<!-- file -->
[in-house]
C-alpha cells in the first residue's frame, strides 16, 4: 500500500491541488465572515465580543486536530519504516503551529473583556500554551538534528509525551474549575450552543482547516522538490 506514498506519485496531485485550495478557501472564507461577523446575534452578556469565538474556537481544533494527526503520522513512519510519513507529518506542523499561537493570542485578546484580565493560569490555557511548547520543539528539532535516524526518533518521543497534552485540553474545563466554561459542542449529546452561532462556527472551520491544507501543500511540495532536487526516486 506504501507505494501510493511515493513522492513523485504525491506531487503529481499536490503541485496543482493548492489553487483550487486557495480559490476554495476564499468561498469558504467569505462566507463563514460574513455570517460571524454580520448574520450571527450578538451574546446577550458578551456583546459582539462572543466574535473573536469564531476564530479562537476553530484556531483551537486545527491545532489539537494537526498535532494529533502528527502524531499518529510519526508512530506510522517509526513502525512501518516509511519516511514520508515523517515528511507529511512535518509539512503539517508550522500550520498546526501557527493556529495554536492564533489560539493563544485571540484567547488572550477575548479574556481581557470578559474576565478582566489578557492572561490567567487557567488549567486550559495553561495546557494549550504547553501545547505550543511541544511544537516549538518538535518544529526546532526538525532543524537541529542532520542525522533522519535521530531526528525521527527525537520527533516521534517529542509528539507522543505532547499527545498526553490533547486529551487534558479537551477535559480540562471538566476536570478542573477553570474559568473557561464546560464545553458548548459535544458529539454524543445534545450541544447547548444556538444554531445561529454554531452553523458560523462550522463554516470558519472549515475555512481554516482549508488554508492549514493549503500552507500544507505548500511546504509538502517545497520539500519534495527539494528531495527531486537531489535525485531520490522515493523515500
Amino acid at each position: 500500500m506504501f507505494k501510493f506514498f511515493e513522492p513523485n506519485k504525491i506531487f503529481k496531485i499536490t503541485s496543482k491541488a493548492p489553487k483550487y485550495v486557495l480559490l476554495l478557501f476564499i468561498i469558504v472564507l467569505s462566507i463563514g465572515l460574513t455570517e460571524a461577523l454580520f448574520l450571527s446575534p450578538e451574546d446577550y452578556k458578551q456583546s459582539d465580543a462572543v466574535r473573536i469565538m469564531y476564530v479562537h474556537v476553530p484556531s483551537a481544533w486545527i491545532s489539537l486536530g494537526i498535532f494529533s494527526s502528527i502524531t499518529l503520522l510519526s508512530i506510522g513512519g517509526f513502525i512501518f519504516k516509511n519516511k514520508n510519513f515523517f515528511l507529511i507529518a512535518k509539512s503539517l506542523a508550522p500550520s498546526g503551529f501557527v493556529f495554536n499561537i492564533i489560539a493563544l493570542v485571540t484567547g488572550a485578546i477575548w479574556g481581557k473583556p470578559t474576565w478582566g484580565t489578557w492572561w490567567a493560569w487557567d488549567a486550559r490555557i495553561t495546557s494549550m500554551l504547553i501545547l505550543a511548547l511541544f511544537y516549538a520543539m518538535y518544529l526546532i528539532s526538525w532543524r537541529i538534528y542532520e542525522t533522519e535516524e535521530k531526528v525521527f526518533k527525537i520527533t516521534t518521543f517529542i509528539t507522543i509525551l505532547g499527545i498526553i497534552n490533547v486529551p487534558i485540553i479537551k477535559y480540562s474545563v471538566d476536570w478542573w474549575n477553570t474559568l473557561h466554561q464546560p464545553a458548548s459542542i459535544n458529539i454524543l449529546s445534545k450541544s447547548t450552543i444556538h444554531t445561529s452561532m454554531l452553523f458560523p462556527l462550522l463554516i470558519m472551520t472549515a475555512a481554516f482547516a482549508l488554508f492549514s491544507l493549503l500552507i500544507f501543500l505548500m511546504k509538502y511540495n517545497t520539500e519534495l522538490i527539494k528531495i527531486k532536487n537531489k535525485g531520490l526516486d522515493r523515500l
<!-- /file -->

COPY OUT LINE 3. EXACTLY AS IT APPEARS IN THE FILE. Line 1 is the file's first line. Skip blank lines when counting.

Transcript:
Amino acid at each position: 500500500m506504501f507505494k501510493f506514498f511515493e513522492p513523485n506519485k504525491i506531487f503529481k496531485i499536490t503541485s496543482k491541488a493548492p489553487k483550487y485550495v486557495l480559490l476554495l478557501f476564499i468561498i469558504v472564507l467569505s462566507i463563514g465572515l460574513t455570517e460571524a461577523l454580520f448574520l450571527s446575534p450578538e451574546d446577550y452578556k458578551q456583546s459582539d465580543a462572543v466574535r473573536i469565538m469564531y476564530v479562537h474556537v476553530p484556531s483551537a481544533w486545527i491545532s489539537l486536530g494537526i498535532f494529533s494527526s502528527i502524531t499518529l503520522l510519526s508512530i506510522g513512519g517509526f513502525i512501518f519504516k516509511n519516511k514520508n510519513f515523517f515528511l507529511i507529518a512535518k509539512s503539517l506542523a508550522p500550520s498546526g503551529f501557527v493556529f495554536n499561537i492564533i489560539a493563544l493570542v485571540t484567547g488572550a485578546i477575548w479574556g481581557k473583556p470578559t474576565w478582566g484580565t489578557w492572561w490567567a493560569w487557567d488549567a486550559r490555557i495553561t495546557s494549550m500554551l504547553i501545547l505550543a511548547l511541544f511544537y516549538a520543539m518538535y518544529l526546532i528539532s526538525w532543524r537541529i538534528y542532520e542525522t533522519e535516524e535521530k531526528v525521527f526518533k527525537i520527533t516521534t518521543f517529542i509528539t507522543i509525551l505532547g499527545i498526553i497534552n490533547v486529551p487534558i485540553i479537551k477535559y480540562s474545563v471538566d476536570w478542573w474549575n477553570t474559568l473557561h466554561q464546560p464545553a458548548s459542542i459535544n458529539i454524543l449529546s445534545k450541544s447547548t450552543i444556538h444554531t445561529s452561532m454554531l452553523f458560523p462556527l462550522l463554516i470558519m472551520t472549515a475555512a481554516f482547516a482549508l488554508f492549514s491544507l493549503l500552507i500544507f501543500l505548500m511546504k509538502y511540495n517545497t520539500e519534495l522538490i527539494k528531495i527531486k532536487n537531489k535525485g531520490l526516486d522515493r523515500l